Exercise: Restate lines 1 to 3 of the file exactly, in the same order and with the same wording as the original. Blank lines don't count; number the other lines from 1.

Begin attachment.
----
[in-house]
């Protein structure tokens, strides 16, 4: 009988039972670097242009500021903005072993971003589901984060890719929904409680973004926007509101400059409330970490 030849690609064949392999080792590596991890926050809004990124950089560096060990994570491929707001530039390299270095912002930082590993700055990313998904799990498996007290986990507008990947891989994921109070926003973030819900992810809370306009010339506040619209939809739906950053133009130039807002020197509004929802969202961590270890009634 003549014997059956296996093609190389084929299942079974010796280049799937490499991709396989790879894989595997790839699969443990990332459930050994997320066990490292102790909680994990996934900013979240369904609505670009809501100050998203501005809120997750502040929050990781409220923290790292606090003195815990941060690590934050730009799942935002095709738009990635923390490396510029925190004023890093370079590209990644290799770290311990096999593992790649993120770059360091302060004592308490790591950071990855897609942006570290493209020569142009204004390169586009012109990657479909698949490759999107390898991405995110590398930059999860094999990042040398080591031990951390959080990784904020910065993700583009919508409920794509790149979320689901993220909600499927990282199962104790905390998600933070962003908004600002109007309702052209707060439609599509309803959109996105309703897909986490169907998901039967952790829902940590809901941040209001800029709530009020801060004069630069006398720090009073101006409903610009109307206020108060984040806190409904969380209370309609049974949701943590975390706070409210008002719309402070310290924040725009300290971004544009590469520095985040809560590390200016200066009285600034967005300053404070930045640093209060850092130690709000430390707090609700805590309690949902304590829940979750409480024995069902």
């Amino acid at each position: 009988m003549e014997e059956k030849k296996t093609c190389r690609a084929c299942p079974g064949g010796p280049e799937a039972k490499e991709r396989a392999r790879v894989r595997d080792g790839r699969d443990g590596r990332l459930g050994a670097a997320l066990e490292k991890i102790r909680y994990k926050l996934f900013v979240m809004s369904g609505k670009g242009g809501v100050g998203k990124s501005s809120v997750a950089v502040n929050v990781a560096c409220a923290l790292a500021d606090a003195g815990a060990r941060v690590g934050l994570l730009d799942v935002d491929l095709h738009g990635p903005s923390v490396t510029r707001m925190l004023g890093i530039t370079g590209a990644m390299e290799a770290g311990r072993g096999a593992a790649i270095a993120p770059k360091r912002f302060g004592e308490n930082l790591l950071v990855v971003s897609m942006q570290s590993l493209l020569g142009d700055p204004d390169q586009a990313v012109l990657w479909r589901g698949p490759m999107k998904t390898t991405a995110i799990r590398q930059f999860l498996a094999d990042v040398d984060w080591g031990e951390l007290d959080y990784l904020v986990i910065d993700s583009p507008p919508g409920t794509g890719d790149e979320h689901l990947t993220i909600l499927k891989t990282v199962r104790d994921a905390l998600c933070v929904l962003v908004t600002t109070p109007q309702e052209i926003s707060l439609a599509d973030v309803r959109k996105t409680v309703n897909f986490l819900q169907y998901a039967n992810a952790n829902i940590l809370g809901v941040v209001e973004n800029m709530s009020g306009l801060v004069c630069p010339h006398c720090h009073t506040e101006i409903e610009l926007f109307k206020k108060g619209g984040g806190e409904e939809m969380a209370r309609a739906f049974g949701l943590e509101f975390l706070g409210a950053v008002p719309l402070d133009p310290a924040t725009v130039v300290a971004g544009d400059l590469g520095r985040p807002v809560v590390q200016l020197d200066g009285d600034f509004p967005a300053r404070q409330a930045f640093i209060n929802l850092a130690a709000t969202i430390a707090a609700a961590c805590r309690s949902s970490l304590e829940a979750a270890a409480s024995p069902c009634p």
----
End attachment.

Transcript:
[in-house]
């Protein structure tokens, strides 16, 4: 009988039972670097242009500021903005072993971003589901984060890719929904409680973004926007509101400059409330970490 030849690609064949392999080792590596991890926050809004990124950089560096060990994570491929707001530039390299270095912002930082590993700055990313998904799990498996007290986990507008990947891989994921109070926003973030819900992810809370306009010339506040619209939809739906950053133009130039807002020197509004929802969202961590270890009634 003549014997059956296996093609190389084929299942079974010796280049799937490499991709396989790879894989595997790839699969443990990332459930050994997320066990490292102790909680994990996934900013979240369904609505670009809501100050998203501005809120997750502040929050990781409220923290790292606090003195815990941060690590934050730009799942935002095709738009990635923390490396510029925190004023890093370079590209990644290799770290311990096999593992790649993120770059360091302060004592308490790591950071990855897609942006570290493209020569142009204004390169586009012109990657479909698949490759999107390898991405995110590398930059999860094999990042040398080591031990951390959080990784904020910065993700583009919508409920794509790149979320689901993220909600499927990282199962104790905390998600933070962003908004600002109007309702052209707060439609599509309803959109996105309703897909986490169907998901039967952790829902940590809901941040209001800029709530009020801060004069630069006398720090009073101006409903610009109307206020108060984040806190409904969380209370309609049974949701943590975390706070409210008002719309402070310290924040725009300290971004544009590469520095985040809560590390200016200066009285600034967005300053404070930045640093209060850092130690709000430390707090609700805590309690949902304590829940979750409480024995069902």
């Amino acid at each position: 009988m003549e014997e059956k030849k296996t093609c190389r690609a084929c299942p079974g064949g010796p280049e799937a039972k490499e991709r396989a392999r790879v894989r595997d080792g790839r699969d443990g590596r990332l459930g050994a670097a997320l066990e490292k991890i102790r909680y994990k926050l996934f900013v979240m809004s369904g609505k670009g242009g809501v100050g998203k990124s501005s809120v997750a950089v502040n929050v990781a560096c409220a923290l790292a500021d606090a003195g815990a060990r941060v690590g934050l994570l730009d799942v935002d491929l095709h738009g990635p903005s923390v490396t510029r707001m925190l004023g890093i530039t370079g590209a990644m390299e290799a770290g311990r072993g096999a593992a790649i270095a993120p770059k360091r912002f302060g004592e308490n930082l790591l950071v990855v971003s897609m942006q570290s590993l493209l020569g142009d700055p204004d390169q586009a990313v012109l990657w479909r589901g698949p490759m999107k998904t390898t991405a995110i799990r590398q930059f999860l498996a094999d990042v040398d984060w080591g031990e951390l007290d959080y990784l904020v986990i910065d993700s583009p507008p919508g409920t794509g890719d790149e979320h689901l990947t993220i909600l499927k891989t990282v199962r104790d994921a905390l998600c933070v929904l962003v908004t600002t109070p109007q309702e052209i926003s707060l439609a599509d973030v309803r959109k996105t409680v309703n897909f986490l819900q169907y998901a039967n992810a952790n829902i940590l809370g809901v941040v209001e973004n800029m709530s009020g306009l801060v004069c630069p010339h006398c720090h009073t506040e101006i409903e610009l926007f109307k206020k108060g619209g984040g806190e409904e939809m969380a209370r309609a739906f049974g949701l943590e509101f975390l706070g409210a950053v008002p719309l402070d133009p310290a924040t725009v130039v300290a971004g544009d400059l590469g520095r985040p807002v809560v590390q200016l020197d200066g009285d600034f509004p967005a300053r404070q409330a930045f640093i209060n929802l850092a130690a709000t969202i430390a707090a609700a961590c805590r309690s949902s970490l304590e829940a979750a270890a409480s024995p069902c009634p």